In yet another study that confirms researchers’ understanding of how alcohol impacts the human body and its general health, investigators found that moderate drinking has a mild effect on decreasing likelihood of death (mortality). According to the study, which appeared in the Dec. 11 2006 issue of Archives of Internal Medicine, drinking a moderate amount of alcohol — 3 to 4 drinks per day in men and 1 to 2 drinks per day in women — reduces the risk of death from any cause by 16 to 18 percent. (Abstract here.)
The study was a meta-analysis conducted by an Italian group of researchers. The investigators searched PubMed for articles available until December 2005, supplemented by references from the selected articles. Thirty-four studies on men and women, for a total of 1,015,835 subjects and 94,533 deaths, were analyzed. A meta-analysis study looks at all of the data from a number of studies and using advanced statistical methods, can draw reliable conclusions about the data across all the studies. Often the key to whether a meta-analysis is valid or not is the inclusion/exclusion criteria it uses to include studies in its examination.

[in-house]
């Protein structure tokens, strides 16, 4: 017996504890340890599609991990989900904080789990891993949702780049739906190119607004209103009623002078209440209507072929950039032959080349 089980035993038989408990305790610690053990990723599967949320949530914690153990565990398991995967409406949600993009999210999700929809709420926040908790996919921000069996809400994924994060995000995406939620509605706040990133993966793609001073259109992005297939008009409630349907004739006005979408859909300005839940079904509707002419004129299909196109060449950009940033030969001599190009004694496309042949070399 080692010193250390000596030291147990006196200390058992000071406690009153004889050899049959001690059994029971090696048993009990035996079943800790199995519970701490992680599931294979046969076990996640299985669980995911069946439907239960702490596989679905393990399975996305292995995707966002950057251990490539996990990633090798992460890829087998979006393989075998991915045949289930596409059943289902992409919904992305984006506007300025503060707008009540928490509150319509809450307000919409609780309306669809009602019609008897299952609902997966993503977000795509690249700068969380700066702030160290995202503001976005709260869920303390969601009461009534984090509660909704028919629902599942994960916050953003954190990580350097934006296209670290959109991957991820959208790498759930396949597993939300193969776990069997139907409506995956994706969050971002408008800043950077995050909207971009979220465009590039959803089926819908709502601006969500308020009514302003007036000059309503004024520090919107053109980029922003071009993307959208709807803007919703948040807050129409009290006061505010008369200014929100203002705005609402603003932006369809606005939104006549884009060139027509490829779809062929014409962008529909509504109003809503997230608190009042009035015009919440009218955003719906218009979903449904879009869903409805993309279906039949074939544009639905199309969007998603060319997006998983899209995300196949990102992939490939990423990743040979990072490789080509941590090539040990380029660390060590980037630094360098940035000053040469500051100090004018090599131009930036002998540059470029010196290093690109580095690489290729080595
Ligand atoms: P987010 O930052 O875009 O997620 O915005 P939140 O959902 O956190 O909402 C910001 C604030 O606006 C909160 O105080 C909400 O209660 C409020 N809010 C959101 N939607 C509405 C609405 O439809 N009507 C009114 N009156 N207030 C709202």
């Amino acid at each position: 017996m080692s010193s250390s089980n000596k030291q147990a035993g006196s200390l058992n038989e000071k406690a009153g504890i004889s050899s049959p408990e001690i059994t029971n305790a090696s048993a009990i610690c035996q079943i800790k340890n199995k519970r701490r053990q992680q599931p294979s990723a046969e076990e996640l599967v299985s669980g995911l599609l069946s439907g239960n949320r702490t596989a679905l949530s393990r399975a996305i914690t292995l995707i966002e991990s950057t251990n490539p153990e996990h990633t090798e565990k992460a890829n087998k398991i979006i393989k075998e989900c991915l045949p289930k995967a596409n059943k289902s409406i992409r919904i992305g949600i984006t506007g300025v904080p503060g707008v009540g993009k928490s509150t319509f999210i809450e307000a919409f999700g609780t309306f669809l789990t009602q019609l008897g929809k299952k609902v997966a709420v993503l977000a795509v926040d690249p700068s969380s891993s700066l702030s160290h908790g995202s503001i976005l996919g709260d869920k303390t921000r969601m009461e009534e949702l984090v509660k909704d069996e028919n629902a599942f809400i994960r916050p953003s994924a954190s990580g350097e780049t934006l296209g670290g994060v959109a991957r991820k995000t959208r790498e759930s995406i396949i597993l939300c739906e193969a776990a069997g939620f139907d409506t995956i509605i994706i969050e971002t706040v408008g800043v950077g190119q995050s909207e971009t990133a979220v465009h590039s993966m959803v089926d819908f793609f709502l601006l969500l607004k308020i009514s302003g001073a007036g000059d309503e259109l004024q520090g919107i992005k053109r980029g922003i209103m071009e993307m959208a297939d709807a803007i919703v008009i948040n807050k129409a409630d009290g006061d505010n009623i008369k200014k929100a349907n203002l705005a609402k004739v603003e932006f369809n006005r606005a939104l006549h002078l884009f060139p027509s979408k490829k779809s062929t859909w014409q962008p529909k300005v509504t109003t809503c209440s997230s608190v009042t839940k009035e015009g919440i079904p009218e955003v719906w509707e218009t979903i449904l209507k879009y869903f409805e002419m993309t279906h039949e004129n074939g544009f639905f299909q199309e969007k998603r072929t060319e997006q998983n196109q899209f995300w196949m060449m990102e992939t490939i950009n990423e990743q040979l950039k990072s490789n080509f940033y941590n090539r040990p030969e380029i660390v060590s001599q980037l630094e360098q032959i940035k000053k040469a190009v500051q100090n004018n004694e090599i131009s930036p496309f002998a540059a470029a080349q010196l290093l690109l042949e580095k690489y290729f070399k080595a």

The study authors note that their “findings, while confirming the hazards of excess drinking, indicate potential windows of alcohol intake that may confer a net beneficial effect of moderate drinking, at least in terms of [overall, long-term] survival.”
The reason why men are protected at up to four drinks per day, while women lose the protection after two glasses has to do with how men and women metabolize alcohol, the researchers said. It’s been shown that when men and women who drink the same amount of alcohol, women experience higher blood alcohol levels than men.
Men who have more than four drinks per day and women who have more than two drinks per day not only lose the protection that alcohol affords, but they increase their risk of death, the study concluded.